If I want to designate a specific tax lot after a trade is executed, is there a deadline to correct the trade or reporting information?
If the incorrect lot of a security is sold, you have until settlement date (typically three days after the trade) to notify your Financial Advisor to correct the trade. After settlement date, the trade will stand as is.
What happens if I don’t realize the incorrect tax lot of a covered security has been sold until after settlement date?
IRS regulations state specific share designation must be made by settlement date of the closing transaction. After that time, the trade must stand as is.
Tax Lot Relief Methods
A tax lot relief method determines which lot of stock or securities — and its associated cost basis — is used in computing the gain or loss on a sale and whether that gain or loss is long- or short-term.
There are eight available tax lot relief methods from which clients can choose as their standing tax lot relief method. These methods are as follows: FIFO (First In First Out), LIFO (Last In First Out), HIFO (Highest In First Out), LOFO (Lowest Cost First Out), HCST (Highest Cost Short Term), HCLT (Highest Cost Long Term), LCLT (Lowest Cost Long Term), and LCST (Lowest Cost Short Term).
The designation of a specific tax lot relief method on an account determines the order in which specific positions are sold. For example, if an account has a FIFO (First In First Out) designation, the positions purchased first will be sold first. If an account has a LIFO (Last In First Out) designation, the positions acquired most recently would be the first to be sold.
If you don't designate a specific tax lot relief method, the account will be set up using the Wells Fargo Advisors default of FIFO (First In First Out), which is consistent with federal regulations.
All accounts opened prior to January 1, 2011, were opened using the firm's FIFO (First In First Out) default method unless the client specifically requested a different method. If you wish to designate a different tax lot relief method for any of your accounts, please contact your Financial Advisor.
Debt Security Elections
For simple debt securities purchased on or after January 1, 2014, it will be assumed the client has made the following elections:
- Current amortization of taxable bond premium
- Deferred inclusion of market discount as income to the date of sale or redemption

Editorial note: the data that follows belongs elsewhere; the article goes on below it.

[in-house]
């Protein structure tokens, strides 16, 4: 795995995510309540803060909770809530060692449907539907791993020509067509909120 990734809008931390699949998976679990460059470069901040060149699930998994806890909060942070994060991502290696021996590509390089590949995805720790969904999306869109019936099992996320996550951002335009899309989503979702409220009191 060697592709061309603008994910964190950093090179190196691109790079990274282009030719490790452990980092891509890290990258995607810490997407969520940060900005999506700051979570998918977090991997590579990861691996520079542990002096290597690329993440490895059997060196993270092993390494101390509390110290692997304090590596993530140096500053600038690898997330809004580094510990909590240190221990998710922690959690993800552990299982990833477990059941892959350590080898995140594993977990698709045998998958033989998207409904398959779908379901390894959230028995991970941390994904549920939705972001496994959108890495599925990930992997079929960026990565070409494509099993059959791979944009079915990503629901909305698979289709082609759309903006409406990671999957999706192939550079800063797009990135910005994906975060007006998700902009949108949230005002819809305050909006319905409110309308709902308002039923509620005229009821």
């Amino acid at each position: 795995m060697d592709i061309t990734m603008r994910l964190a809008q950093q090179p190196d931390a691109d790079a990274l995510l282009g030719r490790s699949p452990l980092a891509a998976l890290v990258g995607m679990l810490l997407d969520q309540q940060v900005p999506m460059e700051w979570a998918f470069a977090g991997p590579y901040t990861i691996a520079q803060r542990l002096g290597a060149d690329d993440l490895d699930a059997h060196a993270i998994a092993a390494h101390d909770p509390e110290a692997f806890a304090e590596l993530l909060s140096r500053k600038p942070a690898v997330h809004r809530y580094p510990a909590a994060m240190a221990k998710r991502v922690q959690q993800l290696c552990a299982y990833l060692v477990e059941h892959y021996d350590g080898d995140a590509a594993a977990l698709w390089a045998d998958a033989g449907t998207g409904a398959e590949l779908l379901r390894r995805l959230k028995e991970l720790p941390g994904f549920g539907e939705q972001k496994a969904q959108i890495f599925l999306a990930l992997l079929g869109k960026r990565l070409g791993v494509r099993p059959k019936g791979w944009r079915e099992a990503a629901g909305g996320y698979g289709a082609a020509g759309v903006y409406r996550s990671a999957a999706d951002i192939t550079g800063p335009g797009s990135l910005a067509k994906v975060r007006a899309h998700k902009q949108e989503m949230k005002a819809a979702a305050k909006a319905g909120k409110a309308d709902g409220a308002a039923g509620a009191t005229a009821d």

- Computation of market discount accruals under the straight line method
Yes. According to IRS regulations, making a change will require written notification by you to your Financial Advisor. Once your Financial Advisor receives this notification, the election methods can be changed. It is recommended you speak with your personal tax advisor, as Wells Fargo Advisors cannot provide tax advice to clients. Please note, changing this election with Wells Fargo Advisors does not constitute changing the election with the IRS.
If no different election methods are chosen and presented to your Financial Advisor in writing, the calculations of cost basis for covered debt securities will be made in accordance with the IRS default election methods.
Do the cost basis calculations on debt securities that I held prior to January 1, 2014, now change to the new default elections?
No. Election and default methods for debt securities purchased prior to December 31, 2013, will not change unless you elect to change them using the process outlined above.
Where can I find more information on elections related to amortization of bond premium and accretion of discount?
You can find more information in IRS Publication 550 entitled Investment Income and Expenses (Including Capital Gains and Losses). This publication discusses requirements and available elections for amortization of premiums and accretion of discounts on debt securities. You can also contact your Financial Advisor for more information. It is very important to review your elections with your tax advisor, or consult this IRS publication, to help ensure your elections are consistent with the regulatory requirements.
If you have additional questions about cost basis reporting or how gains and losses on your investments are calculated, contact your Financial Advisor or tax professional.
- Make a list of questions you have about cost basis reporting.
- Discuss tax lot relief methods and your tax lot relief strategy with your advisors.
As Wells Fargo Advisors is not a legal or tax advisor, we encourage you to speak to your chosen tax advisor regarding your specific situation.